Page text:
Structural Engineering and Construction Process

Structural engineering is a vital part of the construction process of any tall building, and the Burj Khalifa is no protest. The building’s design and construction were ruled by a team of engineers from Skidmore, Owings & Merrill LLP (SOM), who are the brains behind some of the world’s most iconic towers.

The Burj Khalifa’s structural system consists of a concrete core with built concrete border columns. The core wall is over 4 meters thick at its base and tapers to just over 1 meter thick at its peak. This thick concrete core provides balance for the building in high wind terms. The border columns are spaced about 3 meters apart and connected to the core wall via steel beams. The steel beams that connect the border columns to the concrete core are also answerable for supporting the weight of the exterior. The cladding is made up of more than 26,000 triangular panels, which were installed using a “unified curtain wall system”. This system involves performing the panels in a factory setting, before shipping them to the construction site and installing them on the building. The installation of the exterior cladding was a careful process that took place over a period of several months.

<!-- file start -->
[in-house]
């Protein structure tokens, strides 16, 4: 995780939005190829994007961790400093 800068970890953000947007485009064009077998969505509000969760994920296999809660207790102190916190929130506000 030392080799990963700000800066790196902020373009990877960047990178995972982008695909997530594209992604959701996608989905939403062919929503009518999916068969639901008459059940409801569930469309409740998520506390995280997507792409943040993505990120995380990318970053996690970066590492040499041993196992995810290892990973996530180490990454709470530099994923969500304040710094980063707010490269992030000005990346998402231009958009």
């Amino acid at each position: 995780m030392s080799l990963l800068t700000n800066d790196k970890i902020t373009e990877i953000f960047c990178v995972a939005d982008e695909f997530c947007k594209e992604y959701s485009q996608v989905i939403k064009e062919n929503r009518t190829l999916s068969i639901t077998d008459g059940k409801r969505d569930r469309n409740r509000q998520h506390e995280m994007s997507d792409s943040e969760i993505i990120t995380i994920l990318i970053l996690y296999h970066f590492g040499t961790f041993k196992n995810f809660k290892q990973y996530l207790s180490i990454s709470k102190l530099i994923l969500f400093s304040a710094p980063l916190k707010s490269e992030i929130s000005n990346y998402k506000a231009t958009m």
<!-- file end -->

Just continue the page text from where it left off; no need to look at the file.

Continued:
• First, the aluminum frames that make up each panel were installed in the building.
  • Next, the glass panes were inserted into these frames. Before they are sealed with silicone.

Challenges in Building the Iconic Tower

When it was first planned, the Burj Khalifa was imagined as a mixed-use development that would include a home, office, hotel, and trade space. However, the global cheap crisis of 2008 put a halt to those plans and forced the developers to focus on just the office and home parts. This presented a number of challenges for the design and construction teams.

  • First, they had to find a way to make the building physically sound without the extra weight of the hotel and retail space.